They don’t just create jobs…
One of the most common complaints of a free market system comes from consumers who, while desiring a nascent product, are too in-affluent to buy it. I frequently see this sentiment emerge while reading the various technology and automotive blogs across the internet, where new products are introduced several times each day. Experienced bloggers and commentators are adept at shrugging off their disappointment in these situations; they know that consumers need only wait, and the product will eventually become affordable. Many people, however, don’t seem to understand how this occurs, and their bewilderment too often turns to impatience. To alleviate this problem, let me attempt an explanation of how a good or service becomes affordable.
First, an entrepreneur/producer has an idea for a product, either to create a new one or to improve upon an existing one. Because the product is relatively new and strange, the cost of building it is high. It requires lots of investment, research, time, and labor to create. The high cost of production necessarily translates into a high sale price.
Because the initial sale price of the new product is so high, relatively few people will be able to buy it outright—this small group of people consists of the most affluent among us. However, if the rich buy enough of the product, potential producers will interpret this as evidence of growing demand, and they will enter the market to capitalize on it. The subsequent combination of increased product supply from numerous competing firms, and streamlined production lines, causes prices to fall until profit margins can no longer support a growing number of producers. At this point, the market has reached the equilibrium of supply and demand, and the product is now affordable for the greatest number people.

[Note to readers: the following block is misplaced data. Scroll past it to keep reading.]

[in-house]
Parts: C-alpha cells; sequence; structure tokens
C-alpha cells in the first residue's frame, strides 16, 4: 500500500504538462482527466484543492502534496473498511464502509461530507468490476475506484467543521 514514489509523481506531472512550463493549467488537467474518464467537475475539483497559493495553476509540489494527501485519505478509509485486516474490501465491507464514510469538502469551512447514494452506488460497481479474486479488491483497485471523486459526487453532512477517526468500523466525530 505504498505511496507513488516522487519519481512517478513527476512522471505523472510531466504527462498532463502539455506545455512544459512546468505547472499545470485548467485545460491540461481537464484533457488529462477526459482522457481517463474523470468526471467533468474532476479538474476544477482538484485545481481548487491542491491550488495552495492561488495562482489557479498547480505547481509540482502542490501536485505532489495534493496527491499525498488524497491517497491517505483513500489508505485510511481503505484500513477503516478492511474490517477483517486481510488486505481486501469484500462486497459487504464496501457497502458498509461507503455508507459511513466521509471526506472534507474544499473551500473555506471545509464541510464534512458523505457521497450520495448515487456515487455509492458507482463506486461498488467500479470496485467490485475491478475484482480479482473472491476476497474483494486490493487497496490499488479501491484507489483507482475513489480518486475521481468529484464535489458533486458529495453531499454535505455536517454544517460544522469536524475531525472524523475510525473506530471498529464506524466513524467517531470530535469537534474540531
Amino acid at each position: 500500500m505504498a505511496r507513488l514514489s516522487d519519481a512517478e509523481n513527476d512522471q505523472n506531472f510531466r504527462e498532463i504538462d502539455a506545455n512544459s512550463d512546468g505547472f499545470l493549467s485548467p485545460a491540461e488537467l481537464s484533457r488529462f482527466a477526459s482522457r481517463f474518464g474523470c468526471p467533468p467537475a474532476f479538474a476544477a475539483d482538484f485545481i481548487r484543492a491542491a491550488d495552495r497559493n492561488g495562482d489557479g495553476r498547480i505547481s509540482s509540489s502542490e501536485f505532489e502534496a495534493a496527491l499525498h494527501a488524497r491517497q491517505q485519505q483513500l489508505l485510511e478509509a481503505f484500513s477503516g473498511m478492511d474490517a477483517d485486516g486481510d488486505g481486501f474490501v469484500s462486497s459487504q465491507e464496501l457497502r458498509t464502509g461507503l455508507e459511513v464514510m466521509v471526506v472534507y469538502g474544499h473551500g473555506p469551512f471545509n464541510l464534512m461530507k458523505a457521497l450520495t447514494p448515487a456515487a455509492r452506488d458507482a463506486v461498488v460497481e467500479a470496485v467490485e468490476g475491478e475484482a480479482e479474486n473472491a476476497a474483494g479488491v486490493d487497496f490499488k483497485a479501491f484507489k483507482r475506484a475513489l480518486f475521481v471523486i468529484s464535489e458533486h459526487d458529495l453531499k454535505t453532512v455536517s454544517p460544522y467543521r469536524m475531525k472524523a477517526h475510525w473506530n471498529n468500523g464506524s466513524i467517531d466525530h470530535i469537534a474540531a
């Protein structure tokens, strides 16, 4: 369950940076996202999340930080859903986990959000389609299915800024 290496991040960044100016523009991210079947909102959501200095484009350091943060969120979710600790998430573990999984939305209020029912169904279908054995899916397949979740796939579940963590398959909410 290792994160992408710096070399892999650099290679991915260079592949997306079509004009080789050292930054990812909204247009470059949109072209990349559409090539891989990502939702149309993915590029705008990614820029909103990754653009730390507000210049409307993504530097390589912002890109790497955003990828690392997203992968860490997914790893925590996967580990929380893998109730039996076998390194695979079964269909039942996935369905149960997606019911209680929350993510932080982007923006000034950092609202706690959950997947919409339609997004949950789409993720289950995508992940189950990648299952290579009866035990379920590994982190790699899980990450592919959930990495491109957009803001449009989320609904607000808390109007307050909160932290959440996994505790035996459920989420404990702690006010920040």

Rich people are incessantly demonized by the envious and the despotic, but consider how our economy would be different if they were suddenly absent. Without rich people, new and expensive products would never be purchased. This would send a signal to potential entrepreneurs and producers that there is little likelihood for a return on their investments, which would seriously hamper the research and development of new products. It is difficult to imagine a world in which the shelves of our stores aren’t constantly being stocked with new products—a world where a better life is just out of reach—but such a world is possible when affluence is erased.
New products are risky. There’s a substantial chance that a new product will fail upon reaching the market. It is thanks to entrepreneurs and producers, who risk their time and resources on ideas, that we have an abundance of ever-improving tools and technology. However, we also owe thanks to the most affluent consumers who help determine if a product is viable. Because they’re willing to take a risk in buying a new product, the rest of us are eventually able to afford a higher standard of living.